Posted 3/25/2019 11:08 PM (GMT -6)
Hi MarkL & welcome to the forum. Sorry to read about all of the surgeries that you have had over the years. Sadly, that many surgeries made you predisposed to failed back syndrome. The mechanical issues can be fixed but sometimes the pain can get worse over time.
Yes, we have had members come through here that had the spinal stimulators put in with paddles. When they came out pain mgt drs were all for them so they could get their patients off of narcotics. Since the "opioid crisis" hit, the drs are really pushing them more to patients that require long term pain meds.
The vast majority of the prior members here were not a success story. They had problems, leads breaking, migrating, no pain relief to little relief after the implant, infections, battery getting too hot just to list some things that has happened to people. I urge you to do a google search for this investigation report that came out November 2018. Just google "Patients shocked, burned by devices touted to treat pain". It confirms the stories from past members here. It's a real eye opener. What is worse is the FDA is very lax on clinical studies when approving medical devices, this was admitted by the FDA.
Please understand, I am not trying to scare you. This a personal decision only you can make. However, as a patient we must do our own research & due diligence before committing to anything like this. We cannot rely on our drs to give us this type of information. A dr will not tell us about the failures, if asked it will be a watered down version.
A neurosurgeon that is very experienced with implants is the only dr you should allow to the procedure. You may have some potential complications because of all of the surgeries & you only want the best working on you. I think you were asking about the leads, scar tissue has to form on the leads to anchor them in place.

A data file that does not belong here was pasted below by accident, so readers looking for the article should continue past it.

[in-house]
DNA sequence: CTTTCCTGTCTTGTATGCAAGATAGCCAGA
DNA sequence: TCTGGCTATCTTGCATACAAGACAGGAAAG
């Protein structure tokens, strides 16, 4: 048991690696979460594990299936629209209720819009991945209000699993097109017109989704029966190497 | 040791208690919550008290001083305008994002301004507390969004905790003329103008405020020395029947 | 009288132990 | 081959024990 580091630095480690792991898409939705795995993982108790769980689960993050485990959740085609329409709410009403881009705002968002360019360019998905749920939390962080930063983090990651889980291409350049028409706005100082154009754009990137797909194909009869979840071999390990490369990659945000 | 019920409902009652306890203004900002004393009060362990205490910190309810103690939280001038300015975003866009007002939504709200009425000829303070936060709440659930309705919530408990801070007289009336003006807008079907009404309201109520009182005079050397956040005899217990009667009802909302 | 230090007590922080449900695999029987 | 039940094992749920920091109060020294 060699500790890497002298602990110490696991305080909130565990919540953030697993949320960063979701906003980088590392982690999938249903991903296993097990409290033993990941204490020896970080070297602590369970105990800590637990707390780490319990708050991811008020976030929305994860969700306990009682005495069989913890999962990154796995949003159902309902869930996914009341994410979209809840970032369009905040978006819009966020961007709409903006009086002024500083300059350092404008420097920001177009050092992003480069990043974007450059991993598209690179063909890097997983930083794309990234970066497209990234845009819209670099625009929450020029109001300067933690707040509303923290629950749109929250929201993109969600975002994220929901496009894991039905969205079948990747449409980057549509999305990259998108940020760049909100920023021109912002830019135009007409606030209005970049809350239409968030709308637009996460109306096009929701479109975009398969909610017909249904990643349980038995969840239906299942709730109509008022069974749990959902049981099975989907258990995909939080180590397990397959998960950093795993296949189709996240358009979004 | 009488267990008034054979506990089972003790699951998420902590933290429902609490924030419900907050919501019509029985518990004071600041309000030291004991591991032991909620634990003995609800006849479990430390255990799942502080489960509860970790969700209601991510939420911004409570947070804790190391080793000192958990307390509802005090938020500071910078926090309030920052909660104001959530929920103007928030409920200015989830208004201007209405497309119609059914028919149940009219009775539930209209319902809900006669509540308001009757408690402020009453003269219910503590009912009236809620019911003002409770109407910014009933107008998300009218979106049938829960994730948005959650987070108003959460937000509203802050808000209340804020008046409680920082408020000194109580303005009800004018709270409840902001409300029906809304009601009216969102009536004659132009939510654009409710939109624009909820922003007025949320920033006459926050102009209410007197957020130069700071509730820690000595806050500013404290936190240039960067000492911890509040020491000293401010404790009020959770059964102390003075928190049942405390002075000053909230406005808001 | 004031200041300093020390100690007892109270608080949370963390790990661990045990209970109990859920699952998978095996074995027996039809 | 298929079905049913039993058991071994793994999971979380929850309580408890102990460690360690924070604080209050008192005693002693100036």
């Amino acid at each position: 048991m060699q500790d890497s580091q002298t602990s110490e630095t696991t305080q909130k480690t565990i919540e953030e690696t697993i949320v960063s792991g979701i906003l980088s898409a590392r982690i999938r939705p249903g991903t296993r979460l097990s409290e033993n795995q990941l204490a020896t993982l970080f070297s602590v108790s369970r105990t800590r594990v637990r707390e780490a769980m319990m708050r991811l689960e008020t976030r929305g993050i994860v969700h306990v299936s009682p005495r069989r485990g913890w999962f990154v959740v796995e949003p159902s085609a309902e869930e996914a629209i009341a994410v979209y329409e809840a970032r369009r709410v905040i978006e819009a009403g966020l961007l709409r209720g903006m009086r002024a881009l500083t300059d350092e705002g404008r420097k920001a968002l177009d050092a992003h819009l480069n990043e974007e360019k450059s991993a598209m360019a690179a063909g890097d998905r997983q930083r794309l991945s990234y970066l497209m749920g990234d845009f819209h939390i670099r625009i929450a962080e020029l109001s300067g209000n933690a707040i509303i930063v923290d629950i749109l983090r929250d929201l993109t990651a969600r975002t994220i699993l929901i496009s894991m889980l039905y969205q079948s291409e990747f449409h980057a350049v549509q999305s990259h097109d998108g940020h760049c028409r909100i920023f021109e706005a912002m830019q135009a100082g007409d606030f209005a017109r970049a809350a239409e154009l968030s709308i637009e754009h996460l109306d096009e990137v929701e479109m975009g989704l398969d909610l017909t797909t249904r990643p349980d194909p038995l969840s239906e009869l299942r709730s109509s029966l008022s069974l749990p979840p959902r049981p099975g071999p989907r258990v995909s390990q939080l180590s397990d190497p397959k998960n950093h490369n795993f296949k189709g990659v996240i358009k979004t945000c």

Another option I will put out here to you. Has your pain mgt dr ever mentioned having a pain pump implanted? If I were in your shoes, I would discuss this with my pain mgt dr of having a trial for implanted pain pump. During the trial if the pain is reduced by at least 50% it is considered a success. You would know if it would work. You have much better pain control & it is continuous, not like chasing the pain with oral meds. Yes, a person is still on a narcotic, but a very low dose, less than what you are taking in oral meds. I had one implanted in 05 & 2013. The goal is better pain control which gives us better quality of life. I am not trying to push a pain pump on you, but given your circumstances your dr should have talked to you about one. One of our mods here named WhiteBeard also had one implanted & he says he wish he had done it much sooner. He has had several surgeries too. Check out Medtronics.com & read about the pain pumps if you are interested. It is very informative & a user friendly site.
I don't know if your dr told you this or not, if you were to encounter a problem with the device he cannot help you. He is not trained to deal with them & you will be instructed to call your rep. A rep is assigned to contact if you have questions or problems. Usually the rep will meet you at the drs office. Another thing is discuss if the company will charge you for tuneups later on down the road. We've had members that needed theirs tweaked a year after the implant & ran into problems. The company charged for the tweaking & their insurance would not pay for it. That can get costly for a patient.
If you have any more questions feel free to ask. We will do our best to help in any way we can.